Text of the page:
From sustainability to talent: Dairy executives' key priorities, ranked

By Teodora Lyubomirova

- Last updated on GMT

Getty/Jay Yuno
Getty/Jay Yuno

Related tags Dairy

Environmental sustainability is now a top 5 strategic priority for dairy business executives, but the topic is still far from being top-of-mind, according to research.

An annual survey conducted by McKinsey & Company and the International Dairy Foods Association (IDFA) has found that corporate purpose and talent development are far more important to dairy firms than bolstering their company’s environmental performance.

More dairy executives consider sustainability a key priority compared to a year ago, the category’s strategic importance growing 7% year on year, only behind talent development (16%) and corporate purpose (11%).

Sustainability was also the greatest source of concern for dairy bosses, with around 75% admitting that their companies’ climate efforts were being driven by customers and under half saying the same of consumers. Interviewed executives in particular voiced their concern that consumers were not willing to pay a premium for sustainable dairy, and some questioned whether these attitudes would ever change.

However, a Nielsen IQ and McKinsey analysis from February 2023 found that consumers were more likely to buy yogurt and cheese with ESG-related claims than products without those claims.

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Talent development has become the second biggest priority for dairy company executives. Image: Getty/ PeopleImages

The survey was carried out predominantly among executives from US-based companies but also from organizations from the rest of North America as well as Europe and Oceania. The leaders polled work at companies of varying sizes and types, including processors, producers, retailers, packaging firms, and others. The survey was conducted in Q4 2023 and is the sixth annual poll conducted by IDFA and McKinsey that tracks dairy businesses’ ESG policies and commitments.

Besides consumer demand for sustainable dairy, executives were also worried about addressing their companies’ Scope 3 emissions. As DairyReporter has written before​, Scope 3 emissions – those that occur outside the company’s direct control – are the most difficult to quantify and reduce.

McKinsey also highlighted the difficulty to balance environmental performance with the growth in demand for dairy in the US. According to the analysts, while emissions per kg of milk had decreased 27% from 1995 to 2015, the growth in US dairy production has resulted in an overall increase in GHG emissions.

Growth aspirations meet demand hurdles

Growth remained the main source of excitement for dairy executives, reflecting the strength of the sector. According to McKinsey, the retail value of US dairy grew 9% from 2021 to 2022 and by 7% from 2022 to 2023, mostly driven by pricing though future growth is expected to be driven by volume.

McKinsey projects dairy to grow 4% annually from 2024 to 2027, with cheese and yogurt the categories seeing the most growth.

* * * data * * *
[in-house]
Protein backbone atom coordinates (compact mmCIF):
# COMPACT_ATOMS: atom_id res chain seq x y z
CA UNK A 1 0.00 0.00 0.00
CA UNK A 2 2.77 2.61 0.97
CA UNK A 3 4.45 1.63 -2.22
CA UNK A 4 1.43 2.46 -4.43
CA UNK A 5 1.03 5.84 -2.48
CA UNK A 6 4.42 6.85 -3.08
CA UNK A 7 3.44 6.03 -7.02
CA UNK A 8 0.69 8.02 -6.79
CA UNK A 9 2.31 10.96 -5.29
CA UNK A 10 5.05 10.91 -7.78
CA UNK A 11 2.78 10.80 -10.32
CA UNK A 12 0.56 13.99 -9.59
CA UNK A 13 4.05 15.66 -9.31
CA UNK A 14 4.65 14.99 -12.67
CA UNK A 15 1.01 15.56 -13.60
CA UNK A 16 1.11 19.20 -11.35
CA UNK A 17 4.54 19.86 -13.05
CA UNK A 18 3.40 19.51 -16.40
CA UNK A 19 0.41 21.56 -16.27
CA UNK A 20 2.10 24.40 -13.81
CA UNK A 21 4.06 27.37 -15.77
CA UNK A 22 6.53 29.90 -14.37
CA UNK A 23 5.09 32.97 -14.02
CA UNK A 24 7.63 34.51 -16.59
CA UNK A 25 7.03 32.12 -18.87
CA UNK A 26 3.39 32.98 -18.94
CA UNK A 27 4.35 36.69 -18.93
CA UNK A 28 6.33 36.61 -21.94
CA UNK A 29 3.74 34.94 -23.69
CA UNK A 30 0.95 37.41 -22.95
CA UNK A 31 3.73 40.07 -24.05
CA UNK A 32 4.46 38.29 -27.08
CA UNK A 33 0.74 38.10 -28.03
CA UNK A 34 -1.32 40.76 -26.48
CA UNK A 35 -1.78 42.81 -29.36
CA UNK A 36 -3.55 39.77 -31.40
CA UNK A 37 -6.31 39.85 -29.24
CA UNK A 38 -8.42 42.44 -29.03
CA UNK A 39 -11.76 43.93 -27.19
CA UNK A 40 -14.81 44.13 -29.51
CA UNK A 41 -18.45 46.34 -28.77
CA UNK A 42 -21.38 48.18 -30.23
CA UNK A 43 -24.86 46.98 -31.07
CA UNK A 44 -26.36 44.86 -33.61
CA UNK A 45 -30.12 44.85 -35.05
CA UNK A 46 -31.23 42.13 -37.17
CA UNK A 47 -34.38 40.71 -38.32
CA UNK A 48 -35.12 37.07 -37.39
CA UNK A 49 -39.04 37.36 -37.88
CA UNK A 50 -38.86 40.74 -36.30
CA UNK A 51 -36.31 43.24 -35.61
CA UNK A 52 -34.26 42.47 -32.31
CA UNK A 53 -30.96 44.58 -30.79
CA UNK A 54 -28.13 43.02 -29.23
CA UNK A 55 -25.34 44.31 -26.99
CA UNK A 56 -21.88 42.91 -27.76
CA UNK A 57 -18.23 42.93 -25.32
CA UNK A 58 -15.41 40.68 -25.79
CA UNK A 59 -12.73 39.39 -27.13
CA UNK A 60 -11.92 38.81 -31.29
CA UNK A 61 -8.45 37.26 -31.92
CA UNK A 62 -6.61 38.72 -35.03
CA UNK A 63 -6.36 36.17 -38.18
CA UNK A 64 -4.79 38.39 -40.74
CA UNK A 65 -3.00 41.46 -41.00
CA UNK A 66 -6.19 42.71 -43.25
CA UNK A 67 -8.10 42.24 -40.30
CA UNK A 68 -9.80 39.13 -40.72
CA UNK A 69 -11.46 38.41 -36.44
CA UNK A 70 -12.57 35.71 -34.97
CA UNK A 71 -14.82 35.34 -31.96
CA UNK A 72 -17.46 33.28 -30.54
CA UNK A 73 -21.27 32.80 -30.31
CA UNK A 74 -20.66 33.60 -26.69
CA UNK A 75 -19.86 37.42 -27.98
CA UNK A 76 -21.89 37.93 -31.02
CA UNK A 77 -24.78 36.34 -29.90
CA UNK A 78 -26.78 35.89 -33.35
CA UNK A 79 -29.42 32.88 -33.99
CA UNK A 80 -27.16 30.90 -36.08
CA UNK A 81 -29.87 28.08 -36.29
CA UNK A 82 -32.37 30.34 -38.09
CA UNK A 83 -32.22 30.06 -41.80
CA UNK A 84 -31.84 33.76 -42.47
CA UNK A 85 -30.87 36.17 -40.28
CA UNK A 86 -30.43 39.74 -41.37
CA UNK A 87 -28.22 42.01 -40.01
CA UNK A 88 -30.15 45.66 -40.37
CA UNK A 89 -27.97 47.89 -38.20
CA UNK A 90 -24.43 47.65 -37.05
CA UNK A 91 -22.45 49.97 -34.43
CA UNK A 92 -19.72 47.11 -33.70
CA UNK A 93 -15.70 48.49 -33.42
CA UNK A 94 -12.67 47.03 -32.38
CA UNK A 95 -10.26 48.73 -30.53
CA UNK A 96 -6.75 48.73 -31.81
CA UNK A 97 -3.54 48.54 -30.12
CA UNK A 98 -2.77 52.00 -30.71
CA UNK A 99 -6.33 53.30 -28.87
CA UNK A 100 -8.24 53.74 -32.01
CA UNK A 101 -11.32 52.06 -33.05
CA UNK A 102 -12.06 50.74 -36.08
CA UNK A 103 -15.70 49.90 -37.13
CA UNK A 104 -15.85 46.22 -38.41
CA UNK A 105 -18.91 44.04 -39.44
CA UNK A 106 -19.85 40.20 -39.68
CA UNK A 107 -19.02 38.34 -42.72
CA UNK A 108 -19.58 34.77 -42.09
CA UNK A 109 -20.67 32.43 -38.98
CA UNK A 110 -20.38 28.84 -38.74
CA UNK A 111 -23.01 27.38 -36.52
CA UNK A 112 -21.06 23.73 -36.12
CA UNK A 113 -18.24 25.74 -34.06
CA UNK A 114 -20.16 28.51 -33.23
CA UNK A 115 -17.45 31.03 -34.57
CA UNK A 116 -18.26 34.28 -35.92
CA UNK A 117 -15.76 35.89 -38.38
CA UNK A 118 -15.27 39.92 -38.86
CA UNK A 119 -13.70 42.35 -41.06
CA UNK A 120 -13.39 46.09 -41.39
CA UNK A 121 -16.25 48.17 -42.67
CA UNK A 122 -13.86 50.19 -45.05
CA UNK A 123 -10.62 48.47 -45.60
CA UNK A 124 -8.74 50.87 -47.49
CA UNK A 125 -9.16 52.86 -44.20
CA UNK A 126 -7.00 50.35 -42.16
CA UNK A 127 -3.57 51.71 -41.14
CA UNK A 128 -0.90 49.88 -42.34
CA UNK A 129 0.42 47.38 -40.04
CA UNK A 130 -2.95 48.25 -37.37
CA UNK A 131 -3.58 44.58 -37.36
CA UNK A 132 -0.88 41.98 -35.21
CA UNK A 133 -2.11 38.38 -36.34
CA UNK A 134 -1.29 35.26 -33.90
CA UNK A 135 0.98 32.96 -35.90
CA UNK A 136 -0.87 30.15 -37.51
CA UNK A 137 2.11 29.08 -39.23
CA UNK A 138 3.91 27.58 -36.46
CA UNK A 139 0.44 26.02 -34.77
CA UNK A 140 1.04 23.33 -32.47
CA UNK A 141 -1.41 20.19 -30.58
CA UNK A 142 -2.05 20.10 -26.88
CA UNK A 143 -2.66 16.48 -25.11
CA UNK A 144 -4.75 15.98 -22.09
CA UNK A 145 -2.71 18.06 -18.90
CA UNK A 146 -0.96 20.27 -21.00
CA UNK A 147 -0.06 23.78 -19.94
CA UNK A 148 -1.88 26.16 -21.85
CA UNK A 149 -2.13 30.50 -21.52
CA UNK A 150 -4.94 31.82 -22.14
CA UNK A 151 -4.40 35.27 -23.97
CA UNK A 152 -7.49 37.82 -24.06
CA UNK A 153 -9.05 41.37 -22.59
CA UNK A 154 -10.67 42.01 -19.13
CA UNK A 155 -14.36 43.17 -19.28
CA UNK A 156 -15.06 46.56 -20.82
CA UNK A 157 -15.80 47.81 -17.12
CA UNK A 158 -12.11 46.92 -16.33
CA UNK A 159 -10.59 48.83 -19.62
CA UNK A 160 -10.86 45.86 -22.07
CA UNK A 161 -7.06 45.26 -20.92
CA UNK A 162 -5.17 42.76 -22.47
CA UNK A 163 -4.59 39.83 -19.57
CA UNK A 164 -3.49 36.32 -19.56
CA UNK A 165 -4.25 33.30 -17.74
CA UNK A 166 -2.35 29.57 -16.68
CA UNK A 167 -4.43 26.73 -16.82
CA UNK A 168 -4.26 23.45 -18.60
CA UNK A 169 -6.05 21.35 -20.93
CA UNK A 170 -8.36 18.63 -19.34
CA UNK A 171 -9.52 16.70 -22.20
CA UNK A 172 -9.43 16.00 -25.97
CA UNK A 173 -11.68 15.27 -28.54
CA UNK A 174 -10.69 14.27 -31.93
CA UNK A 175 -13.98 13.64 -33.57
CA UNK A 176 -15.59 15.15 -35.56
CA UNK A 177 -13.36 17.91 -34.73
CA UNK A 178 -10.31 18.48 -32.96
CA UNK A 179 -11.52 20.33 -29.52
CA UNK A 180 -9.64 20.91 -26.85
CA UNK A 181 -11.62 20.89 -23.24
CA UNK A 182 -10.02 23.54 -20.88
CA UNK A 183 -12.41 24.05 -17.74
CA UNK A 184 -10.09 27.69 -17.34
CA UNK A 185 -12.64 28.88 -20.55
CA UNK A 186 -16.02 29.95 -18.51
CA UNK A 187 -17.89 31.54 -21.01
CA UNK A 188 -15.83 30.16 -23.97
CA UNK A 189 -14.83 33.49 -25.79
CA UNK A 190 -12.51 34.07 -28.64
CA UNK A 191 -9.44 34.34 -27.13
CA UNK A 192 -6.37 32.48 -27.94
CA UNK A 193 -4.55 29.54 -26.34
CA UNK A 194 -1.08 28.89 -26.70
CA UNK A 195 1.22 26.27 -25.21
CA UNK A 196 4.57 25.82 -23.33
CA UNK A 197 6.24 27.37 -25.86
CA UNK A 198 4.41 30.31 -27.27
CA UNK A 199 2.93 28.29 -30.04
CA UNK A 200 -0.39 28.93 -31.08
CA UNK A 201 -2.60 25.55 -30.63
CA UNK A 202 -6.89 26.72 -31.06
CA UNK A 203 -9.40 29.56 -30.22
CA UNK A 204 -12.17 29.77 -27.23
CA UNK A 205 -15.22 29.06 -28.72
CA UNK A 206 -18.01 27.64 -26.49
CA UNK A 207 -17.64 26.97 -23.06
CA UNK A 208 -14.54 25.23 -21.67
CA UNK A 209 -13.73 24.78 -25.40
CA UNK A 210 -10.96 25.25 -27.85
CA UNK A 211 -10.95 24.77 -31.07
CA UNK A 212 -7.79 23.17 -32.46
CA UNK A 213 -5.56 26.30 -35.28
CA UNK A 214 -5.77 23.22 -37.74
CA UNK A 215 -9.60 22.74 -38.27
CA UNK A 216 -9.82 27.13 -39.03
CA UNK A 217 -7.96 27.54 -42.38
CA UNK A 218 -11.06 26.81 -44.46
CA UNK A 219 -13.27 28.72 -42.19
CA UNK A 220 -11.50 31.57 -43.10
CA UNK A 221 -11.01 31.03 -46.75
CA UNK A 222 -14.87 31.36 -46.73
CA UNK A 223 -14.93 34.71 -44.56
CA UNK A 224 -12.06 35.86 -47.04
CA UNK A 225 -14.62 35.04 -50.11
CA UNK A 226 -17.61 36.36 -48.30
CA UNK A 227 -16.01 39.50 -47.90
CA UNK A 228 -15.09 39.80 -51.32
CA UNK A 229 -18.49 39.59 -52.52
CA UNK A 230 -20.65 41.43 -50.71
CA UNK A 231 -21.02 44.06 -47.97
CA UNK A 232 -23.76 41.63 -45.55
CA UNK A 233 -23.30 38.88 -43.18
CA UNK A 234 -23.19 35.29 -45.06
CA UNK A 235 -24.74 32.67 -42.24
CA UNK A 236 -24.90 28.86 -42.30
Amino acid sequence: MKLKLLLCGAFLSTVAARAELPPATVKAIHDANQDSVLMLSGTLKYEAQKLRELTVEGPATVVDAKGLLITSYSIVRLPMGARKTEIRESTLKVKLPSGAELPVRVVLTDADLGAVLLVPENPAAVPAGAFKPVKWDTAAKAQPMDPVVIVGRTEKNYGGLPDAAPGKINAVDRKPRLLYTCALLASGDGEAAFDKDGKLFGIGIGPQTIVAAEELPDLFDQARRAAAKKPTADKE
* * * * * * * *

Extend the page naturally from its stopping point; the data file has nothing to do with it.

Capitalizing on this demand is a source of both concern and excitement for dairy companies. In particular, executives are worried about how their companies can meet evolving consumer expectations, ranking ‘demand’ as the third greatest source of concern for businesspeople, behind only regulation and sustainability.

At the same time, entering new markets, categories and geographies has become a greater priority for firms compared to last year, while nutrition and innovation are a major sources of excitement for executives.

Focus on labor

According to the survey, the importance of talent retention and development grew by the largest margin across all categories, with 60% of executives citing talent as a strategic priority, moving it from fourth to second place in the rankings. “Our interviews with dairy leaders revealed three common approaches to managing labor issues: compensation, culture, and process,” the authors said. “Dairy companies are considering increasing wages and benefit packages, focusing on company culture, and investing in operational technology to help attract and retain talent.”

In 2019, FARM commissioned a nationwide survey to better understand current labor practices on US dairy farms. The survey identified several areas that needed improvement, such as a higher than ideal rate of employee turnover, a lack of management training offered on most farms, and not leveraging pre-employment screenings often enough.
Source: FARM

At the same time, strengthening their supply chain has become less of a priority for businesses, suggesting that one of 2022’s critical issues has now been overcome.

Dairy executives' top priorities according to the survey are ranked as follows:

1. Setting and strengthening your corporate purpose for stakeholders (-)
2. Talent and capability development (+2)
3. Cost Reduction and efficiency initiatives (-)
4. Entering new categories, markets, geographies (-)
5. Transforming the business to become more environmentally sustainable (+1)
6. Increasing supply chain resilliency (-1)
7. Others (-)
8. Digital data and analytics (-1)
9. Portfolio simplification (-2)

Related topics Manufacturers Emerging Markets